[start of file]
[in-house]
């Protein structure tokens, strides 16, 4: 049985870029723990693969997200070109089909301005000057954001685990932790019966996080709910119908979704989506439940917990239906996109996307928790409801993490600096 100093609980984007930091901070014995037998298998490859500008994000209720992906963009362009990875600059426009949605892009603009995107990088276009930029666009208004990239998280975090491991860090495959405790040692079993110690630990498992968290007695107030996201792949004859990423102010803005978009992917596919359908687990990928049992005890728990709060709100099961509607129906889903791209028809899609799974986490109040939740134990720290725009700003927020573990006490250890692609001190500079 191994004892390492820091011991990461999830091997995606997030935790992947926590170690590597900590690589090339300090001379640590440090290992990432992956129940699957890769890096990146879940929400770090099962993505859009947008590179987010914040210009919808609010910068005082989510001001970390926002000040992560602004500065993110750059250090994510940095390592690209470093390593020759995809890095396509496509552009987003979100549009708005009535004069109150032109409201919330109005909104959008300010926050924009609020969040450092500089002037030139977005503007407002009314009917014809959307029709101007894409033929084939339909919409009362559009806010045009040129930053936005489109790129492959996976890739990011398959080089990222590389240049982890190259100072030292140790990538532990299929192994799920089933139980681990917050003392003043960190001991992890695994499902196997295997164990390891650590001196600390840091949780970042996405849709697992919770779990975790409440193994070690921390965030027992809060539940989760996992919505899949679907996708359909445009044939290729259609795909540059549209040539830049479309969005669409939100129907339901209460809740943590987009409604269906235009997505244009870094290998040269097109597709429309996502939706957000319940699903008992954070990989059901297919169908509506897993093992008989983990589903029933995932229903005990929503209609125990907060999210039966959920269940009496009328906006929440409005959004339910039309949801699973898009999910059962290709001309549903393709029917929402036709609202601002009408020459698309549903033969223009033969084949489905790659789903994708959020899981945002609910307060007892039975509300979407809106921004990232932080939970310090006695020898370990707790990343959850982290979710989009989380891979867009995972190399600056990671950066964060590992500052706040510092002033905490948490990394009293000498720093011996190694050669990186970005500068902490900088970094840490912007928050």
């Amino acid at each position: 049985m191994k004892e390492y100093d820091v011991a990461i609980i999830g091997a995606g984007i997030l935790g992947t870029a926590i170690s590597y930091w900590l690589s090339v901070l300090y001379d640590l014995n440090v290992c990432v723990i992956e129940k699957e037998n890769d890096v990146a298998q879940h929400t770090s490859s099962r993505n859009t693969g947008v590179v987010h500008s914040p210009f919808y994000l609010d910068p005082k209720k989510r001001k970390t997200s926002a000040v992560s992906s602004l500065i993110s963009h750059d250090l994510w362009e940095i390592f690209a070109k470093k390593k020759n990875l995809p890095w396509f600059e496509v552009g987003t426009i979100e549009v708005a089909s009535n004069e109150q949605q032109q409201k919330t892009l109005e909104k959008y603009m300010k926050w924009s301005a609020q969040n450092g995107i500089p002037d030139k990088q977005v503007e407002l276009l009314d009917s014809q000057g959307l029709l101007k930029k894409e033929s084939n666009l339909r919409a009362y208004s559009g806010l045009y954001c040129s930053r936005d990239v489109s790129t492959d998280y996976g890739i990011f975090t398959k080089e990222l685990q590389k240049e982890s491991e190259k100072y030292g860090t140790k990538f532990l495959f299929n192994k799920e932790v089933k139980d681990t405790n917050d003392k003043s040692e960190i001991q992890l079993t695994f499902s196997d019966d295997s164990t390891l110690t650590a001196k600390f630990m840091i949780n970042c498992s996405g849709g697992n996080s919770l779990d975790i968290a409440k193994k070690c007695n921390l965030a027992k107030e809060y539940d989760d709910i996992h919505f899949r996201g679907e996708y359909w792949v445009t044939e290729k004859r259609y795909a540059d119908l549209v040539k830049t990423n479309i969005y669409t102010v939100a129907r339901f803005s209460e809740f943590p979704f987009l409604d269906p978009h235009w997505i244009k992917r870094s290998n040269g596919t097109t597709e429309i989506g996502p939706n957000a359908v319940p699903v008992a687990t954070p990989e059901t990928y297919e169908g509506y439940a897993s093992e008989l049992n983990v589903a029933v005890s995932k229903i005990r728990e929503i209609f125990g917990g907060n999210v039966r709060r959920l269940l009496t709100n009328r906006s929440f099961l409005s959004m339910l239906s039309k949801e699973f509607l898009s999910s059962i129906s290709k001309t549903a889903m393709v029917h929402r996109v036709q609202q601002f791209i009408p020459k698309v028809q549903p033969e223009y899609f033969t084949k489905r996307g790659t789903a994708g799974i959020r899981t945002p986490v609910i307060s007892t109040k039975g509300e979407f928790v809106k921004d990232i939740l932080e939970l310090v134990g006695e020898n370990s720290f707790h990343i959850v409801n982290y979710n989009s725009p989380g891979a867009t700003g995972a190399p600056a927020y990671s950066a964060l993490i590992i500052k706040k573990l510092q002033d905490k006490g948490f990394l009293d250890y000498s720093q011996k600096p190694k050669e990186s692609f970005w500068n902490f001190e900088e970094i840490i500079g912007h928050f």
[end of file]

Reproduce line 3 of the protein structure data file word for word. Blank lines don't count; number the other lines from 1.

């Amino acid at each position: 049985m191994k004892e390492y100093d820091v011991a990461i609980i999830g091997a995606g984007i997030l935790g992947t870029a926590i170690s590597y930091w900590l690589s090339v901070l300090y001379d640590l014995n440090v290992c990432v723990i992956e129940k699957e037998n890769d890096v990146a298998q879940h929400t770090s490859s099962r993505n859009t693969g947008v590179v987010h500008s914040p210009f919808y994000l609010d910068p005082k209720k989510r001001k970390t997200s926002a000040v992560s992906s602004l500065i993110s963009h750059d250090l994510w362009e940095i390592f690209a070109k470093k390593k020759n990875l995809p890095w396509f600059e496509v552009g987003t426009i979100e549009v708005a089909s009535n004069e109150q949605q032109q409201k919330t892009l109005e909104k959008y603009m300010k926050w924009s301005a609020q969040n450092g995107i500089p002037d030139k990088q977005v503007e407002l276009l009314d009917s014809q000057g959307l029709l101007k930029k894409e033929s084939n666009l339909r919409a009362y208004s559009g806010l045009y954001c040129s930053r936005d990239v489109s790129t492959d998280y996976g890739i990011f975090t398959k080089e990222l685990q590389k240049e982890s491991e190259k100072y030292g860090t140790k990538f532990l495959f299929n192994k799920e932790v089933k139980d681990t405790n917050d003392k003043s040692e960190i001991q992890l079993t695994f499902s196997d019966d295997s164990t390891l110690t650590a001196k600390f630990m840091i949780n970042c498992s996405g849709g697992n996080s919770l779990d975790i968290a409440k193994k070690c007695n921390l965030a027992k107030e809060y539940d989760d709910i996992h919505f899949r996201g679907e996708y359909w792949v445009t044939e290729k004859r259609y795909a540059d119908l549209v040539k830049t990423n479309i969005y669409t102010v939100a129907r339901f803005s209460e809740f943590p979704f987009l409604d269906p978009h235009w997505i244009k992917r870094s290998n040269g596919t097109t597709e429309i989506g996502p939706n957000a359908v319940p699903v008992a687990t954070p990989e059901t990928y297919e169908g509506y439940a897993s093992e008989l049992n983990v589903a029933v005890s995932k229903i005990r728990e929503i209609f125990g917990g907060n999210v039966r709060r959920l269940l009496t709100n009328r906006s929440f099961l409005s959004m339910l239906s039309k949801e699973f509607l898009s999910s059962i129906s290709k001309t549903a889903m393709v029917h929402r996109v036709q609202q601002f791209i009408p020459k698309v028809q549903p033969e223009y899609f033969t084949k489905r996307g790659t789903a994708g799974i959020r899981t945002p986490v609910i307060s007892t109040k039975g509300e979407f928790v809106k921004d990232i939740l932080e939970l310090v134990g006695e020898n370990s720290f707790h990343i959850v409801n982290y979710n989009s725009p989380g891979a867009t700003g995972a190399p600056a927020y990671s950066a964060l993490i590992i500052k706040k573990l510092q002033d905490k006490g948490f990394l009293d250890y000498s720093q011996k600096p190694k050669e990186s692609f970005w500068n902490f001190e900088e970094i840490i500079g912007h928050f």